Greek and gay Down Under: Speaking to the diaspora’s queer community

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As the world celebrates Pride Month, the Greek Australian community finds itself reflecting on its own journey.

John Tzimas, an administrator of the Greek kai Gay Facebook page, paints a vivid picture of the challenges in the early days.

“In the past there were many. Members felt excluded from the Greek community, experienced difficulties coming out to their families, and felt ostracised by everyone around them,” he says.

“Relationships were difficult when our partners struggled with us not coming out to family and friends. Many of us were forced to live a double life. Fortunately, in 2024 that is not the case for many of us. Negativity still exists, but it is noticeable more on the fringes of the Greek community and in the church.”

A long way from home: John’s story

John, a member of the Greek and Gay Support Network (GGSN), paints a vivid picture of the early days. Formed in 1995, the GGSN’s two groups, the Greek and Gay Group (GGG) for men and the Greek Australian Lesbian (GAλS), were lifelines for those struggling with isolation.

same sex marriage

“We were constituted relatively informally and met regularly to discuss issues that were relevant to us at the time, including coming out, families, friends, work, sexual health, religion, etc,” John, who joined the group in 1998, says.

“I discovered my sexuality later in life after being married with two children. Ever since then I have been coming out, and it never seems to end.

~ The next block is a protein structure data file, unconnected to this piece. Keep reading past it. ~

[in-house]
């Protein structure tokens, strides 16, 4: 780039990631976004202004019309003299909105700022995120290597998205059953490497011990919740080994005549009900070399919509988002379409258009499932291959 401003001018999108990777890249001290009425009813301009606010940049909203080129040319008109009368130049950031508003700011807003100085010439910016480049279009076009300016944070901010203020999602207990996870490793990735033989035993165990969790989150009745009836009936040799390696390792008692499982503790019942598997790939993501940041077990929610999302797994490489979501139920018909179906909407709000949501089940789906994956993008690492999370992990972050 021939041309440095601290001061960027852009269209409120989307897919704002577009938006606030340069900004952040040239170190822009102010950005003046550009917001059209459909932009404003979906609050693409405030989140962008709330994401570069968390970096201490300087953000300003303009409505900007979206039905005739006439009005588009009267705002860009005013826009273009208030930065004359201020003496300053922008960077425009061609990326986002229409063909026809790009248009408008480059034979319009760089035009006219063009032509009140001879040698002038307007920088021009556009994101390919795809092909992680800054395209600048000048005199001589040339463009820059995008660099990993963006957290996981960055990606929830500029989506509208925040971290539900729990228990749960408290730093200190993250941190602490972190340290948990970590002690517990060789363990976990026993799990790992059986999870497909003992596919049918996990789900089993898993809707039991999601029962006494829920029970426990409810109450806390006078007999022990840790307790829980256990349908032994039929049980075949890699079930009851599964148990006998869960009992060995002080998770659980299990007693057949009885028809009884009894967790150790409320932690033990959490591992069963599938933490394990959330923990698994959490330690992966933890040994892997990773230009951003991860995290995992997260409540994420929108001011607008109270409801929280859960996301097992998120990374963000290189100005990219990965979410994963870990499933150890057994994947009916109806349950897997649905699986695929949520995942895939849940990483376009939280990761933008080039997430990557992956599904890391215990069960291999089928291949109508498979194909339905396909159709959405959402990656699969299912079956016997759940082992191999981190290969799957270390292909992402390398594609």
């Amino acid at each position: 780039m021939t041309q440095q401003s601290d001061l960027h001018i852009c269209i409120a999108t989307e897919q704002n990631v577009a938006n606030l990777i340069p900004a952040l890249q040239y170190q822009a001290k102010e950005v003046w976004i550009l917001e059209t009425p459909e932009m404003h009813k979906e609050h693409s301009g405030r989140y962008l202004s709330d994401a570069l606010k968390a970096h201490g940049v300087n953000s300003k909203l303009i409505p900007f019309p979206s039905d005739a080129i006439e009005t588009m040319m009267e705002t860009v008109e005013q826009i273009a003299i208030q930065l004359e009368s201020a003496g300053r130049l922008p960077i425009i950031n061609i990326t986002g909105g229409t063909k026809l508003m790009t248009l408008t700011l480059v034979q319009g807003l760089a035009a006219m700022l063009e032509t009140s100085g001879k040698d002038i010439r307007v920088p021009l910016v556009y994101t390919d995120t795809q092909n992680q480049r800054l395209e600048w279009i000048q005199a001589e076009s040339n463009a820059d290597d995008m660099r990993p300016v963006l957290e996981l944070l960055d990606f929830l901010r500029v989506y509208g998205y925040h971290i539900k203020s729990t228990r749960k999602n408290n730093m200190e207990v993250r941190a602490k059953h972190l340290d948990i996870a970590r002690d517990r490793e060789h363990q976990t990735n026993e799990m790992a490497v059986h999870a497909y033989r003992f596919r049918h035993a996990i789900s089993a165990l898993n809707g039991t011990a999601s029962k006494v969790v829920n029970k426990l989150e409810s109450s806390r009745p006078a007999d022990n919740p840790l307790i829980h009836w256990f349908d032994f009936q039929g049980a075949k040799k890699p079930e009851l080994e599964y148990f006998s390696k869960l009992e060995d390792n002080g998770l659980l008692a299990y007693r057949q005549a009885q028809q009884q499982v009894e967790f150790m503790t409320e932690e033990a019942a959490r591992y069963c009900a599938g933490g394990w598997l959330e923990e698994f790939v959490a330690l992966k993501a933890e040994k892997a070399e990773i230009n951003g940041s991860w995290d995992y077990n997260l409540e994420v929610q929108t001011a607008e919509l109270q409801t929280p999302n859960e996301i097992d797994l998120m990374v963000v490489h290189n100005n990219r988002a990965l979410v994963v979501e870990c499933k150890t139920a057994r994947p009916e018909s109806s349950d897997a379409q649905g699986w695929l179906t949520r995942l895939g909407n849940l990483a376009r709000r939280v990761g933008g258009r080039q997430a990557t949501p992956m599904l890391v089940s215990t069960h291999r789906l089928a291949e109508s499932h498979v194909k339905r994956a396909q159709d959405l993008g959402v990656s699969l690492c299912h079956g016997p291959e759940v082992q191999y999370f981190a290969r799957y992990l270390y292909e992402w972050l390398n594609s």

“I am very fortunate to have an amazing relationship with my children, my sister, and my mother (father has passed). It wasn’t always easy, particularly in the early years. Fortunately, I had the support of the group, my sister and my friends to guide me through the difficult times. My sexuality is no longer an issue for those around me.”

Now a pappou, John sees how far the LGBTQIA+ community has come from the days when the GGSN was created to help its Greek Australian members support each other given there were no other support mechanisms within the Greek community at the time.

Over the last 29 years, the GGSN has fostered lifelong friendships and achieved significant milestones.

“Thousands of Greek Australians have been supported in some way through our work,” John says. “Our annual dance parties allowed us to enjoy our heritage with Greek music and food in a safe space.”

John also remembers the pivotal moment of the ‘yes’ campaign for marriage equality.

“The celebration of Marriage Equality at the Melbourne Pride March of that year with the banner ‘Και στα δικά μας’ (a wedding salute) remains a powerful memory,” he reflects.

Currently in Greece, John says that life there is not “The Mykonos Experience.”

same sex marriage greece
Same sex marriage passed in Greece earlier this year.

“It is great to see legal recognition rights slowly developing similar to those we have in Australia,” he says, adding that homophobia outside the major centres of Athens and Thessaloniki and party islands like Mykonos is more prevalent than in Australia.